Do you want to know what it’s like to be a professor at a teaching campus? The single best thing you can do to figure this out is to visit.
All through grad school, I was pretty sure I wanted to work at a PUI (primarily undergraduate institution), if only because I went to one and liked it so much.
At the time, I didn’t really know what the job was like. My time as an undergrad didn’t give me any idea about what it would be like to be a professor at one. I knew what life as a PI at an R1 university was like from being in the lab, seeing what what faculty were doing all the time, particularly my own advisor.
A teaching campus is really, really, really different from where you went to grad school and did your postdoc. It’s hard to learn what it is like unless you spend some real time at one, and not as an undergrad. Interviews don’t count at all, either. That’s a magical time when money flows easily, everybody has time for you, anything you choose to ask for can be agreed to as a possibility, and they are trying to convince you to take the job. It’s different once you’re there.
The best way to do this is to take a job as a visiting Assistant Professor, on a sabbatical replacement spot. But that choice would lead you near-permanently off the road towards a tenure-track position at a research university. If you aren’t sure about your calling, this is an extreme step. Those jobs aren’t easy to get, anyway. Adjuncting at a teaching campus doesn’t count either. If you’re an adjunct, then your experience will be fundamentally different than the tenure-track experience.
The best thing to is to visit. Call some colleagues up — if you don’t know anybody, ask around — and ask if you can spend a day or two on campus. Ask if it’d be possible to give a talk. Visit a fancy expensive small liberal arts school, and a 4-year regional teaching campus (North Southern Western State), and whatever else that isn’t too much of a drive. If you went to one for college, go back and visit. Your old professors would get a kick out of seeing you, and they can give you an honest take on their job.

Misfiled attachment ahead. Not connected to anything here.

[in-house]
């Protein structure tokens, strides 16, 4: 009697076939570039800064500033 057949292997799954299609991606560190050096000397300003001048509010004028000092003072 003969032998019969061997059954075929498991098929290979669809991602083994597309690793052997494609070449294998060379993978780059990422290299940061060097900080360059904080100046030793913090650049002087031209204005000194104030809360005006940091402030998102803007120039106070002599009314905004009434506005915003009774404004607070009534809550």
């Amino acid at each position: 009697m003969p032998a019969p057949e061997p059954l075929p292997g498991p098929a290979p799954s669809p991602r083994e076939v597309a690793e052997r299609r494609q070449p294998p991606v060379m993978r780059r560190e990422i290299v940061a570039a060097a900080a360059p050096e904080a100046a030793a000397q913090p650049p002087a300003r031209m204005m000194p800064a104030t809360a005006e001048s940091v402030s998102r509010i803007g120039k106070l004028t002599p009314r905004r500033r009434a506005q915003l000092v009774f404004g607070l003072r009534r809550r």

This is how I cure premeds. I ask them if they’ve volunteered in a hospital, or if they’ve shadowed a doctor. Most premeds don’t know what it’s like to be a doctor on a day in, day out kind of basis. If they’re spending time with a doctor, then they’ll see it’s a pretty boring job, and with a lot of monotony, and with little freedom. You shouldn’t be a premed unless you’ve spent lots of time in a hospital. This is prerequisite for an informed decision.
Likewise, you shouldn’t be applying to PUIs unless you know what it’s like to be a professor at one. I’m writing about the various challenges we have, and the wonderful things that happen too, but the understanding is primarily experiential. What is it like to teach that much, and how does it affect what else I do? How do you relate to students, what do they expect, what kinds of resources are available in labs, and how do your collaborations work?
These things all very greatly from campus to campus. But unless you know exactly what the experience might be like on a daily basis, you won’t know what to look for when you’re interviewing. Putting in the time up front will help. And, when you go to conferences, hanging out with the faculty from those kinds of schools will give you a good idea, too.
So, give some of us a call. We’d love to hang out with you for a day or two. It won’t be the most exciting thing, but you’ll see what we do, what we can do, what we can’t, and how we balance things. Better yet, you can look up someone with whom you want to collaborate, and it can be a working visit. (If you’ve got some serious community assembly mojo, you’re particuarly welcome at this moment. I’ve got something with 2% left that’s driving me nuts.)